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Old 08-26-2010, 05:55 PM   #21
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Originally Posted by shamilton View Post
Alright, like the first post in the entire thread...perhaps this is the same thing, or maybe it is something different, so here it goes:



So I decided to try and make my first all-grain, light lager today. I used 7.5 lbs. of Pilsen 2-Row Malt, 1 lb. Vienna Malt, and .5 lbs. Carapils. I followed this mash-schedule:

122 – 140 – 155 degrees F (thirty minutes at each)

When it came to the boil, I noticed something I’ve never noticed in the all-grain ales I’ve done. There were tons and tons of small little floating things. At first, I thought they were just the proteins that would disappear after the hot-break, but then they remained there till the very end.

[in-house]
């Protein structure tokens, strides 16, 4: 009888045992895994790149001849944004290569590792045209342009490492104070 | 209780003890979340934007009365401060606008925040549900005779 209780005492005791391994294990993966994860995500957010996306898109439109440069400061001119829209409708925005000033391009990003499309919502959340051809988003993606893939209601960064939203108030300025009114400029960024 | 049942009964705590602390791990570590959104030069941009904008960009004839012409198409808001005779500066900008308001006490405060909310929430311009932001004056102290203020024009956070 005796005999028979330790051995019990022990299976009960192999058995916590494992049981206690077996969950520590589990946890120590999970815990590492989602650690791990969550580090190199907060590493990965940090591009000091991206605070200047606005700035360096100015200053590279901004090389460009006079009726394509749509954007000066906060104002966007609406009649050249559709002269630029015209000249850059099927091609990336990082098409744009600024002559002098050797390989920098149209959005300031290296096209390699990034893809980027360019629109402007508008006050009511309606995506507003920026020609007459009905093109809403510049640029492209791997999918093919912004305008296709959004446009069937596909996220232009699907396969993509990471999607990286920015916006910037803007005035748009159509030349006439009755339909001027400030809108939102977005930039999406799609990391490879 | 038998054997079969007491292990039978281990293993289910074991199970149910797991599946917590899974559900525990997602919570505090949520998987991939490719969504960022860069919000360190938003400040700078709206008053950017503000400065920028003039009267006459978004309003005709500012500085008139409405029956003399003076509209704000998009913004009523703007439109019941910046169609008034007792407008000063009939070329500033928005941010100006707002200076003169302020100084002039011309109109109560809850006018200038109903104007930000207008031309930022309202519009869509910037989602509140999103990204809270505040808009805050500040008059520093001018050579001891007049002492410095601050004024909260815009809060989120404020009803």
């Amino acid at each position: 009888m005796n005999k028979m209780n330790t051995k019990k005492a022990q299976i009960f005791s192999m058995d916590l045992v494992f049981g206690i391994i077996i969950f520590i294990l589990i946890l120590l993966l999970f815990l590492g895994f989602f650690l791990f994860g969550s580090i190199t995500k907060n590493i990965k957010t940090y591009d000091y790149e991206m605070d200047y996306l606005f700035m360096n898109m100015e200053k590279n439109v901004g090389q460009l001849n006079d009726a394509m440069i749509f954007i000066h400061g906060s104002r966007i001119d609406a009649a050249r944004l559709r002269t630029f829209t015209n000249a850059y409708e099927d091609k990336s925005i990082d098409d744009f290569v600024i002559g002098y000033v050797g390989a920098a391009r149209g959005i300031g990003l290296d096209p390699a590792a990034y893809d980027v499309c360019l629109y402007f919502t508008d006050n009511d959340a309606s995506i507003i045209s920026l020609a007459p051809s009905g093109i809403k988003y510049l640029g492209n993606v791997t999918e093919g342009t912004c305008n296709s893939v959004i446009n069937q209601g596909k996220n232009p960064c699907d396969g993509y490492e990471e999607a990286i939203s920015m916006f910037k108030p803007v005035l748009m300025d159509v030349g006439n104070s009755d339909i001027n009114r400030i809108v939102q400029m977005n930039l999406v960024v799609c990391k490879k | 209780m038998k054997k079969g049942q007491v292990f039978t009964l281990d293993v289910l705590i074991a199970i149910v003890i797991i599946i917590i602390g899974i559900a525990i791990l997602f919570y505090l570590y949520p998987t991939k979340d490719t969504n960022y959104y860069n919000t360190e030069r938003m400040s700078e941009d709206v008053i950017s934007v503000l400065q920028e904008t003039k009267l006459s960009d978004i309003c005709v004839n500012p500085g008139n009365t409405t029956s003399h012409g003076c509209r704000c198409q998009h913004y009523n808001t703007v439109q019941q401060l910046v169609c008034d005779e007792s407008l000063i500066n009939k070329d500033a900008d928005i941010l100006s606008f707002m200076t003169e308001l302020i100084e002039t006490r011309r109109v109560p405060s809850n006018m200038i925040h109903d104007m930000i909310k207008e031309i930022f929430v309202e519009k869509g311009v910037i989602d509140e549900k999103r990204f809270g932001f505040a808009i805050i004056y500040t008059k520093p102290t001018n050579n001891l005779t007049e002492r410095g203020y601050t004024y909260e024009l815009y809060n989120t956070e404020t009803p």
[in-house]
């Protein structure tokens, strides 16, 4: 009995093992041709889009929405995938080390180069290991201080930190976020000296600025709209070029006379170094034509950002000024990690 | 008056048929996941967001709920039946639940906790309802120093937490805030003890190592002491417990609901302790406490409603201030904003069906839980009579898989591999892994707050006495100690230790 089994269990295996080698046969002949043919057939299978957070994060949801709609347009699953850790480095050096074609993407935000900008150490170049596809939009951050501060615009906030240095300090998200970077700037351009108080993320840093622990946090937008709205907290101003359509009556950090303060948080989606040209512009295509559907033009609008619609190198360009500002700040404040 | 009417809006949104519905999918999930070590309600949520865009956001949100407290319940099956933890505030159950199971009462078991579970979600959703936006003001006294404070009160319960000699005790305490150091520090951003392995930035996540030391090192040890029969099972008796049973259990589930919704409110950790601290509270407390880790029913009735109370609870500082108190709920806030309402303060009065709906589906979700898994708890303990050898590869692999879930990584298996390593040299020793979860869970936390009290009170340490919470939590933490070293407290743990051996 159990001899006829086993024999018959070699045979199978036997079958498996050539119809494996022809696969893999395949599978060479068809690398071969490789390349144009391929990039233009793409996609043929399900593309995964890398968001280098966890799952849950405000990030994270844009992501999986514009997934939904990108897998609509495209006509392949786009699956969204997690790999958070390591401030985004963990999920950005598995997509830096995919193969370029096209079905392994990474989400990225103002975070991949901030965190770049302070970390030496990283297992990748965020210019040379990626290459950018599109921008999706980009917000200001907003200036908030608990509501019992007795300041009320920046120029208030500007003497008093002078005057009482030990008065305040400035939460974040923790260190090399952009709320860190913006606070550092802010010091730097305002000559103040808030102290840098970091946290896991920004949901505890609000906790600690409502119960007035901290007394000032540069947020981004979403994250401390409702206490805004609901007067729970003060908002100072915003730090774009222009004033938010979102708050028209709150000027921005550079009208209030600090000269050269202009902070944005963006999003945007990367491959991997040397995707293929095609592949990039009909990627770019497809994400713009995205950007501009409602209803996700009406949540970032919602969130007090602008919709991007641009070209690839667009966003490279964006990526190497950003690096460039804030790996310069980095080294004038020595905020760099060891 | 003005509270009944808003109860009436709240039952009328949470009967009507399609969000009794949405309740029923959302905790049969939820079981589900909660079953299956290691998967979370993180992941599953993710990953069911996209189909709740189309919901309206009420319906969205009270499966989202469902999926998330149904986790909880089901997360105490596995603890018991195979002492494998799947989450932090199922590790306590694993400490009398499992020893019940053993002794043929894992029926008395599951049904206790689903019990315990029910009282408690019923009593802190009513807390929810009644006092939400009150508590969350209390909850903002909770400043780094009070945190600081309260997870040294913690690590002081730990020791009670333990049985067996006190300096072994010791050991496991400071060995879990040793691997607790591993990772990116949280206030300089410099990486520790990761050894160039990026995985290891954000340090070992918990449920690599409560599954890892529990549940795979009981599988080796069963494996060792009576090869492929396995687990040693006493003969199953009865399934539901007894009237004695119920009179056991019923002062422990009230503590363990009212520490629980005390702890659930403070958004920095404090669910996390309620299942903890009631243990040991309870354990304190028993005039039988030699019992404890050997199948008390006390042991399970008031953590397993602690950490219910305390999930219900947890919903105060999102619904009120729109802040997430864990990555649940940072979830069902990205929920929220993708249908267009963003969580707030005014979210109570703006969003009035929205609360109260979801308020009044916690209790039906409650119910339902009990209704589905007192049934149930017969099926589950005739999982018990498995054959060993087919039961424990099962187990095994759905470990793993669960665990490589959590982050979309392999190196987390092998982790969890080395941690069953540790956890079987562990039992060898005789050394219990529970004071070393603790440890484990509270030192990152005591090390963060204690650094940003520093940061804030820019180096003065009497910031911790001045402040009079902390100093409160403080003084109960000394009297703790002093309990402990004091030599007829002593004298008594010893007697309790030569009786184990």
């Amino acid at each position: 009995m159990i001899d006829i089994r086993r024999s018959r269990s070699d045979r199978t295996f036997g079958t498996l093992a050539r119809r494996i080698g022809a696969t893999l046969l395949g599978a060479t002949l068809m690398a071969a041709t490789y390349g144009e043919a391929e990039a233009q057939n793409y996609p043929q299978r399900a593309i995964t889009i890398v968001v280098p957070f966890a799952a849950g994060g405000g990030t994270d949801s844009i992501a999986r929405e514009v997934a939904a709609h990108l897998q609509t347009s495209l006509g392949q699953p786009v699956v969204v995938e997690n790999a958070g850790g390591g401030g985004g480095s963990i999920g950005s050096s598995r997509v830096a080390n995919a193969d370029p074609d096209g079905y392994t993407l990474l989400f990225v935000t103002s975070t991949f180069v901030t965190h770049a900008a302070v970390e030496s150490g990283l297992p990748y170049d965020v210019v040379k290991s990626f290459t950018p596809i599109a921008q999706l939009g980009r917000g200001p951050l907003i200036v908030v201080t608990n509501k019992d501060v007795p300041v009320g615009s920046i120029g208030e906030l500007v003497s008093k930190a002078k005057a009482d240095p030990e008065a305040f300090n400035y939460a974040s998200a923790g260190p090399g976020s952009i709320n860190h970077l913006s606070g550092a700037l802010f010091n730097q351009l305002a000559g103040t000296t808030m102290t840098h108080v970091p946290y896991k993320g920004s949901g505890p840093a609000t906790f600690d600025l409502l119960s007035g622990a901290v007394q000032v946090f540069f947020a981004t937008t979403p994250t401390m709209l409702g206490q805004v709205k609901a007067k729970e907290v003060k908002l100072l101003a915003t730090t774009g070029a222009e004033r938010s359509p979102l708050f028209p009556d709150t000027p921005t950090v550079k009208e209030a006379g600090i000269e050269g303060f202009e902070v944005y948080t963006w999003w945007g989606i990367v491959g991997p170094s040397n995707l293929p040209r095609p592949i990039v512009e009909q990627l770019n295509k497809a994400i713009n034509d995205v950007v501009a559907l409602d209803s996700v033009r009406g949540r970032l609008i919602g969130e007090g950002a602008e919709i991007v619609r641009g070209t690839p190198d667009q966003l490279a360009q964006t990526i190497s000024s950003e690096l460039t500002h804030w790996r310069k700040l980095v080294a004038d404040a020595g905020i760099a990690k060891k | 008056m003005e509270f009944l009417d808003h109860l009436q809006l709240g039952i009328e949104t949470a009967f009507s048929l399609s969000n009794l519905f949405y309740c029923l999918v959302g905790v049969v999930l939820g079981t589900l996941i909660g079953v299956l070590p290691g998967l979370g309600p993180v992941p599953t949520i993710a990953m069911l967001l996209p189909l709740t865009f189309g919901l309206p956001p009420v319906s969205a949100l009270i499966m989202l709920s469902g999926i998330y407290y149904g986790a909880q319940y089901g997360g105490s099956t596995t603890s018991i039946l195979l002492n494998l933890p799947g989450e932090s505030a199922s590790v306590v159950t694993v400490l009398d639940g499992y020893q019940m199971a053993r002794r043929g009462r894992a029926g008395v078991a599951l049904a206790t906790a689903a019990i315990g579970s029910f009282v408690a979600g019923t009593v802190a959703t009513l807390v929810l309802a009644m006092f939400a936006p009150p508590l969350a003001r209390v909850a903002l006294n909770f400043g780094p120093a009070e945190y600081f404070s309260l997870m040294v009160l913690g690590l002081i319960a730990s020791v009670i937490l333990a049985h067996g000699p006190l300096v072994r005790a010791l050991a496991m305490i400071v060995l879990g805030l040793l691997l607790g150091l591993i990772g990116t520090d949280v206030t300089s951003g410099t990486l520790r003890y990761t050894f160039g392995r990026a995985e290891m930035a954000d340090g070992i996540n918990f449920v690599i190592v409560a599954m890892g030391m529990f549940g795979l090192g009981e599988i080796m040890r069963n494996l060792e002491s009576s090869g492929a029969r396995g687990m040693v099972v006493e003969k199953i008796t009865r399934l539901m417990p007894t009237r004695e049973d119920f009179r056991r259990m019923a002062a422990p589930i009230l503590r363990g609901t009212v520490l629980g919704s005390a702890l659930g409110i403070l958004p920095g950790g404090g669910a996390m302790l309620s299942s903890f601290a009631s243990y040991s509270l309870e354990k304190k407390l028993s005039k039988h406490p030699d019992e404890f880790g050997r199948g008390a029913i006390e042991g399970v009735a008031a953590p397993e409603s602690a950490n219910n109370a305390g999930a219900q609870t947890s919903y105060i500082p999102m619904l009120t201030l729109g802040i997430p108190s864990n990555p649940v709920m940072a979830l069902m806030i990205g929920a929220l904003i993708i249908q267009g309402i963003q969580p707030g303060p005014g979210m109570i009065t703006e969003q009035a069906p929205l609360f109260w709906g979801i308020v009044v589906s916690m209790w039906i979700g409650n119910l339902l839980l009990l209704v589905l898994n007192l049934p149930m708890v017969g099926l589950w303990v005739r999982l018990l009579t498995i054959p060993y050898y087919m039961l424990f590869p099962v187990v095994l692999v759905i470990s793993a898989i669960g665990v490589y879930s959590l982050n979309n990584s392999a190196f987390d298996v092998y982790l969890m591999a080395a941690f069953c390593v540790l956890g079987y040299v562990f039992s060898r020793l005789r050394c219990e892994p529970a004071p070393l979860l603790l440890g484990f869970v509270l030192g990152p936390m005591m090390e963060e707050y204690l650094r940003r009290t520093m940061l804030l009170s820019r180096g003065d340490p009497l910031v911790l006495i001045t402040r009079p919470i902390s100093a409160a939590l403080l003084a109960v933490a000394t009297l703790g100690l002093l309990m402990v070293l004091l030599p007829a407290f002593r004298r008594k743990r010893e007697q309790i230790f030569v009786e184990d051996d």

I recirculated my wort numerous times, so I am almost certain that it is not grain that slipped through my mash-tun. I am thinking it has to do something with this new Pilsen malt I’ve never used before. When I got a bunch of the floating things in my hand, I could mash them together; very pliable, almost like drudge from the hops on the walls of a primary, so they couldn’t have been grain husks. Remember, they were there before any hop addition too, so I don’t think that it came from the hops either.

Could someone PLEASE tell me what this stuff is? And if you know, how do I get rid of it? Or will it do it automatically after I rack to the secondary and then to the keg?

Appreciate it,